Now, I love me a screwball comedy and a madcap heroine--and to judge by my spouse I also love me a relentless, obstreperous goofball--but within the profession and among my peers I find this particular shtick, and the insecurity and immaturity that underlie it, to be getting old. In the same way that the roles of ingénue and wunderkind have their expiration date, so too does the role of loveable screwup.
Here's a cheat sheet to let you know when you've outgrown the part:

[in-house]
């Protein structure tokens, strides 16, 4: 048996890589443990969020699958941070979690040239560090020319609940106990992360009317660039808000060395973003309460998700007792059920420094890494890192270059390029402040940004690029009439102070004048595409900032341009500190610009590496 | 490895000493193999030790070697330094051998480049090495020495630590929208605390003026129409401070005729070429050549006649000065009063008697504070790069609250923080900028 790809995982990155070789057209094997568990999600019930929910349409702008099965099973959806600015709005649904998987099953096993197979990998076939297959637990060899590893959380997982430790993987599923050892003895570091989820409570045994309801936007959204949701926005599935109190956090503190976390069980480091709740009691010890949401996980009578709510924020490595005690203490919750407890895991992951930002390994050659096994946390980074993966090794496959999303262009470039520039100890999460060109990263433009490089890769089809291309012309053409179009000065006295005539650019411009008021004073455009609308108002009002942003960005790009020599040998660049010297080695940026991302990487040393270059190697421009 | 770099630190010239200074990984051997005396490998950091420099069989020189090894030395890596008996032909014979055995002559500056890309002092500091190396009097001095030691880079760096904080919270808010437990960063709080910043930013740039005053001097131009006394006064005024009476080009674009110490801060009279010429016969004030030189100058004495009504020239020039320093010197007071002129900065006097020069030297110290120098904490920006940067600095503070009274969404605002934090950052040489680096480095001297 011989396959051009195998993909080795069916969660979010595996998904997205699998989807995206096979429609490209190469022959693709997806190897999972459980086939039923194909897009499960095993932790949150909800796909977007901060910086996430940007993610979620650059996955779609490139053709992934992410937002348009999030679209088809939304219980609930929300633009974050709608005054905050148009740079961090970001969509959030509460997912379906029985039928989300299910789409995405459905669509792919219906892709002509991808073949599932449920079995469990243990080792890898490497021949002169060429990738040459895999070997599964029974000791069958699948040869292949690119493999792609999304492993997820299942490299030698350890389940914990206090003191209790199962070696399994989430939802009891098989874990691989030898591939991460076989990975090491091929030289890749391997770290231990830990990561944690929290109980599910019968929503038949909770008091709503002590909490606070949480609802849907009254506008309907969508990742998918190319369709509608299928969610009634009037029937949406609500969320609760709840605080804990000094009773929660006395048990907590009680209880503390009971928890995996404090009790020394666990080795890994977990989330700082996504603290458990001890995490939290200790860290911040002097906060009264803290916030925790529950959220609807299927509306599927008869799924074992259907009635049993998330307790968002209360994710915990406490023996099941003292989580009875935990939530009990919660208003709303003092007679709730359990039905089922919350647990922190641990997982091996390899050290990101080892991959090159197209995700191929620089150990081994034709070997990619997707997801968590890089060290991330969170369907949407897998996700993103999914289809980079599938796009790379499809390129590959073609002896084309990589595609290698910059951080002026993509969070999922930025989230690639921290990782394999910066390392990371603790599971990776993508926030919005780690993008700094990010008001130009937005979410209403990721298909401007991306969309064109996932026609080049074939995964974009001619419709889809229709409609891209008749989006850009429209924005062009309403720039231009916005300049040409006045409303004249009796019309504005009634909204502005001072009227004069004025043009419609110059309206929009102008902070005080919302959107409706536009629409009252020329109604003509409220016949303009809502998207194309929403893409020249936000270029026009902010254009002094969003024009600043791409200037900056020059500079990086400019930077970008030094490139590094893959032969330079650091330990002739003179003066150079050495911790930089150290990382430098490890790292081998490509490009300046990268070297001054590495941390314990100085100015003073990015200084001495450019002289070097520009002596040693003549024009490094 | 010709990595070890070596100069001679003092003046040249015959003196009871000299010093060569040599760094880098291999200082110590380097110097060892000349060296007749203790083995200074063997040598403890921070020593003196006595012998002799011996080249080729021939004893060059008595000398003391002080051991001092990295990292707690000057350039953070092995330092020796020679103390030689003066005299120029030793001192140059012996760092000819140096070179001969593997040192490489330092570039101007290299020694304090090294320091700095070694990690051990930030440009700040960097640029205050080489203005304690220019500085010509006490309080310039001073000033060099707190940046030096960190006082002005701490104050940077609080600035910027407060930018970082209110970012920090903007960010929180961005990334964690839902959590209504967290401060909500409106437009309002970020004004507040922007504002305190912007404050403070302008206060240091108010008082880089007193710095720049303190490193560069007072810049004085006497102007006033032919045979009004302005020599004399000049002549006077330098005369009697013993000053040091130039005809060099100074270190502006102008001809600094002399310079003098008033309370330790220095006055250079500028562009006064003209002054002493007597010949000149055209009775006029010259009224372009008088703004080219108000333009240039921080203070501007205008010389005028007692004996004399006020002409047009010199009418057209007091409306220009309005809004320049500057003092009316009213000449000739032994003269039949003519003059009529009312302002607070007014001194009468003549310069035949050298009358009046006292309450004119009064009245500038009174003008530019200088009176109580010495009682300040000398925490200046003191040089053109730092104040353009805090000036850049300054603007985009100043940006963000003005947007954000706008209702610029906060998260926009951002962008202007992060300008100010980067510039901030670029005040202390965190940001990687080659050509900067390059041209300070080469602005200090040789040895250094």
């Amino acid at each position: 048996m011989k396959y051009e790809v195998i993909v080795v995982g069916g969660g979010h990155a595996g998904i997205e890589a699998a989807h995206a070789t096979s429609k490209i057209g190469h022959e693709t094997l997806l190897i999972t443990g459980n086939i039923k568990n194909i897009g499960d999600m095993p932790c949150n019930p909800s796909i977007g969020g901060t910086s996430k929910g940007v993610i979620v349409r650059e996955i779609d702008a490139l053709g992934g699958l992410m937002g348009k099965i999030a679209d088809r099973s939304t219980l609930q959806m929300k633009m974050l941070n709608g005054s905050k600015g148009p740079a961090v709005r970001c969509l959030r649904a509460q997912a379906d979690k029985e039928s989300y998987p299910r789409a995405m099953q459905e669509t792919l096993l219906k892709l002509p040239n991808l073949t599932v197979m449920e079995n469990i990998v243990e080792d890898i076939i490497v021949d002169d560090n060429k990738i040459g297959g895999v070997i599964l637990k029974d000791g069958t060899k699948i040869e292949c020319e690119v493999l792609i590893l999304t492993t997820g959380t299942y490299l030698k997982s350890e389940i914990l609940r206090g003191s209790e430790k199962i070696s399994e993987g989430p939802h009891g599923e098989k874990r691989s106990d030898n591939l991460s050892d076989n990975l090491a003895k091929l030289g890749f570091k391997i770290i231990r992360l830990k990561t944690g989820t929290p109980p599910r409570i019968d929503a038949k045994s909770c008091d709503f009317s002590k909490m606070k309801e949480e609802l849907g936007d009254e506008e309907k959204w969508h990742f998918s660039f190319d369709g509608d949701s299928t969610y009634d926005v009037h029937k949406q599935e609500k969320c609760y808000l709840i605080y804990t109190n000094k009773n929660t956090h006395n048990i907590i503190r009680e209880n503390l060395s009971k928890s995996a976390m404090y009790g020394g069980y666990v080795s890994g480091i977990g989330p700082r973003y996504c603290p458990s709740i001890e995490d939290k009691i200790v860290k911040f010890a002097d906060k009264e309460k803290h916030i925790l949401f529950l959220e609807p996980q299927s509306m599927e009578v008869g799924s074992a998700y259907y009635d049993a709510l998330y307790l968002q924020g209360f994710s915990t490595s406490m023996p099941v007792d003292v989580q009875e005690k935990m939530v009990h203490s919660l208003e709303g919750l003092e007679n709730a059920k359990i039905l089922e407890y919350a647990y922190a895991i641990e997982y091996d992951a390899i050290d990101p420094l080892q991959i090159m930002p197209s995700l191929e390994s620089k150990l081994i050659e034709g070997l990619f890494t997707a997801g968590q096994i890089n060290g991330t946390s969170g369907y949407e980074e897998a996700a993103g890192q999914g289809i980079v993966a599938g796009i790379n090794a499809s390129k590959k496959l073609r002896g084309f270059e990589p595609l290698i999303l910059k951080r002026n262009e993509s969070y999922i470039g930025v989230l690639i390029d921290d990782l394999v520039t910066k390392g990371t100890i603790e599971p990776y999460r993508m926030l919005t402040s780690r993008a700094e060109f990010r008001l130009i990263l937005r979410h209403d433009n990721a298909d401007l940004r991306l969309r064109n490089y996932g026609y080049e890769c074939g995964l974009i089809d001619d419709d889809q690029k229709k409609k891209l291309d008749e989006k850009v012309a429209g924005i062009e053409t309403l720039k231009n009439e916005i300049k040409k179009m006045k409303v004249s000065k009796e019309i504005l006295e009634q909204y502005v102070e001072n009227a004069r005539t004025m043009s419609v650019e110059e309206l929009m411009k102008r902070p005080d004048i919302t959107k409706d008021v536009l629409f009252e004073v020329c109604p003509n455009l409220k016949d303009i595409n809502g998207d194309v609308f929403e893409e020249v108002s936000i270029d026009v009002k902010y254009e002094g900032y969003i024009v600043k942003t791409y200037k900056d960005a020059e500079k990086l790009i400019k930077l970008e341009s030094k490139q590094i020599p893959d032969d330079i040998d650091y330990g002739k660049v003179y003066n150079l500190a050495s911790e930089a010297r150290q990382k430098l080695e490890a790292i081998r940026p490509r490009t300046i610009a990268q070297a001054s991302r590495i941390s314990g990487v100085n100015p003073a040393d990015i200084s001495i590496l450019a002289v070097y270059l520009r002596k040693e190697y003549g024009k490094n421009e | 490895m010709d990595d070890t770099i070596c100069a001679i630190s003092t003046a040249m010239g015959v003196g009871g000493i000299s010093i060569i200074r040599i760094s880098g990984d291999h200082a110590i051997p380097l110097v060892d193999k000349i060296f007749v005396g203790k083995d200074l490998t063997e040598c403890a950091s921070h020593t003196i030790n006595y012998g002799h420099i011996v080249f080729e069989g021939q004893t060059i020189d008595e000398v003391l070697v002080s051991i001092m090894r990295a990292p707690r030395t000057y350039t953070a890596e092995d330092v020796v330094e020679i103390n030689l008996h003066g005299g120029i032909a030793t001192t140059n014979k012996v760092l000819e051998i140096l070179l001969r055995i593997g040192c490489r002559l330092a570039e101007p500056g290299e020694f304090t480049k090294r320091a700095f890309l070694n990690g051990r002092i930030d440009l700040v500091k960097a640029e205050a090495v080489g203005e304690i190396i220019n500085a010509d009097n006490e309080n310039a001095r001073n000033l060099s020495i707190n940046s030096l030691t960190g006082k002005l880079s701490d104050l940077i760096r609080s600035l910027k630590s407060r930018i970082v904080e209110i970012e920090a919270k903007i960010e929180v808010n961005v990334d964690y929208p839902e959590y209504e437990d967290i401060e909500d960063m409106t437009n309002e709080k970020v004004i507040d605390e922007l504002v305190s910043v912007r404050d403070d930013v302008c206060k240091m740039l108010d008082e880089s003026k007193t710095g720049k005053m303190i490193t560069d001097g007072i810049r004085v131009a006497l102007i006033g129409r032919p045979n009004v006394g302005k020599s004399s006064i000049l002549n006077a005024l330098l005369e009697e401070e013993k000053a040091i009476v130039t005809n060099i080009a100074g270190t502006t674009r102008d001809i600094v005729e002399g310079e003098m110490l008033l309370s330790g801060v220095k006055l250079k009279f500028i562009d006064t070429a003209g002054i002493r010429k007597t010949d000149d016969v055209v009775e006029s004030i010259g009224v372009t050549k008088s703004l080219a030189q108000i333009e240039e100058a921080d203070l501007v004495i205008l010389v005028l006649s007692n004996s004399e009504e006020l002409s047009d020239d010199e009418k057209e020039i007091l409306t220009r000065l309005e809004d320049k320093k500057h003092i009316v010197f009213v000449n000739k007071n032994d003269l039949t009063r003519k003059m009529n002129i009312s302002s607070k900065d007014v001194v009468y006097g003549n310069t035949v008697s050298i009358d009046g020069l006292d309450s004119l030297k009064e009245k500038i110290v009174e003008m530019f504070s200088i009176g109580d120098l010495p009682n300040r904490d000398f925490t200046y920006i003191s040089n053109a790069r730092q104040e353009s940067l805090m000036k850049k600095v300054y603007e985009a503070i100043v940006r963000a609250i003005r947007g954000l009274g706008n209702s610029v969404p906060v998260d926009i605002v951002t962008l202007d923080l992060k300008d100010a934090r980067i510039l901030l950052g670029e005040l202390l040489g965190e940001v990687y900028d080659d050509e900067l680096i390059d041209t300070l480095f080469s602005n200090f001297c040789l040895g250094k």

-you have tenure
-you have a book in print
-you've had more than one tenure-track job (assuming more than three years total)
-you advise doctoral students
-you've been an invited or keynote speaker
-you're on chit-chatty terms with senior scholars in your field
-you meet random people at conferences who know your work
If any one of the above--but especially if more than one!--is true, it's time to move on. You can still be zany and fun, playful and self-deprecating, and you can still shut down the conference bar every night. You can also, of course, still be prey to deep fears and anxieties. But you can't act like the new guy or gal, the brash or naive youngster, the one who will never be taken seriously.
It's someone else's turn. You've made it. Give way to the grad students and new PhDs.